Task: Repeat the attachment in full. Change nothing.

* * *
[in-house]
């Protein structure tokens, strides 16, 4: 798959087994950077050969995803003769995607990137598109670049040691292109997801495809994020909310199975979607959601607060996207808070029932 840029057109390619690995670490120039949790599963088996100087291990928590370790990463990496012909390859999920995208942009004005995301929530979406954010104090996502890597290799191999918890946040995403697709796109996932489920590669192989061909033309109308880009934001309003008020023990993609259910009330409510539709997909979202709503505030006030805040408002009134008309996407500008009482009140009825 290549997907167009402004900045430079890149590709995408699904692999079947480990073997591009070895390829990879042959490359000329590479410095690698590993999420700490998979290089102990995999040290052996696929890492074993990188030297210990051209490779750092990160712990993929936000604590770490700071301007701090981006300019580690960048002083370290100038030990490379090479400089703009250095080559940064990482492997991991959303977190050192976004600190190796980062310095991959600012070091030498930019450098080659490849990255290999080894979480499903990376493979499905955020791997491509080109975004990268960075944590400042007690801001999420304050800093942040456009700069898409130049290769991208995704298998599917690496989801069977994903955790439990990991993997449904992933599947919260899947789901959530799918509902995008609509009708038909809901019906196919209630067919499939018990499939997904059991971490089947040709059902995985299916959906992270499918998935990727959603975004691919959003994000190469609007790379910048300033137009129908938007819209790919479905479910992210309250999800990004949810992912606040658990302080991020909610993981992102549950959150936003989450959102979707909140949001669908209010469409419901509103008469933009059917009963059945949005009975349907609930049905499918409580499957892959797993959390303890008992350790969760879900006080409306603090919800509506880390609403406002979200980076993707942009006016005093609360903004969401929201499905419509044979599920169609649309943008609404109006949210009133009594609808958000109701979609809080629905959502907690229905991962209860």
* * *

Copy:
[in-house]
């Protein structure tokens, strides 16, 4: 798959087994950077050969995803003769995607990137598109670049040691292109997801495809994020909310199975979607959601607060996207808070029932 840029057109390619690995670490120039949790599963088996100087291990928590370790990463990496012909390859999920995208942009004005995301929530979406954010104090996502890597290799191999918890946040995403697709796109996932489920590669192989061909033309109308880009934001309003008020023990993609259910009330409510539709997909979202709503505030006030805040408002009134008309996407500008009482009140009825 290549997907167009402004900045430079890149590709995408699904692999079947480990073997591009070895390829990879042959490359000329590479410095690698590993999420700490998979290089102990995999040290052996696929890492074993990188030297210990051209490779750092990160712990993929936000604590770490700071301007701090981006300019580690960048002083370290100038030990490379090479400089703009250095080559940064990482492997991991959303977190050192976004600190190796980062310095991959600012070091030498930019450098080659490849990255290999080894979480499903990376493979499905955020791997491509080109975004990268960075944590400042007690801001999420304050800093942040456009700069898409130049290769991208995704298998599917690496989801069977994903955790439990990991993997449904992933599947919260899947789901959530799918509902995008609509009708038909809901019906196919209630067919499939018990499939997904059991971490089947040709059902995985299916959906992270499918998935990727959603975004691919959003994000190469609007790379910048300033137009129908938007819209790919479905479910992210309250999800990004949810992912606040658990302080991020909610993981992102549950959150936003989450959102979707909140949001669908209010469409419901509103008469933009059917009963059945949005009975349907609930049905499918409580499957892959797993959390303890008992350790969760879900006080409306603090919800509506880390609403406002979200980076993707942009006016005093609360903004969401929201499905419509044979599920169609649309943008609404109006949210009133009594609808958000109701979609809080629905959502907690229905991962209860």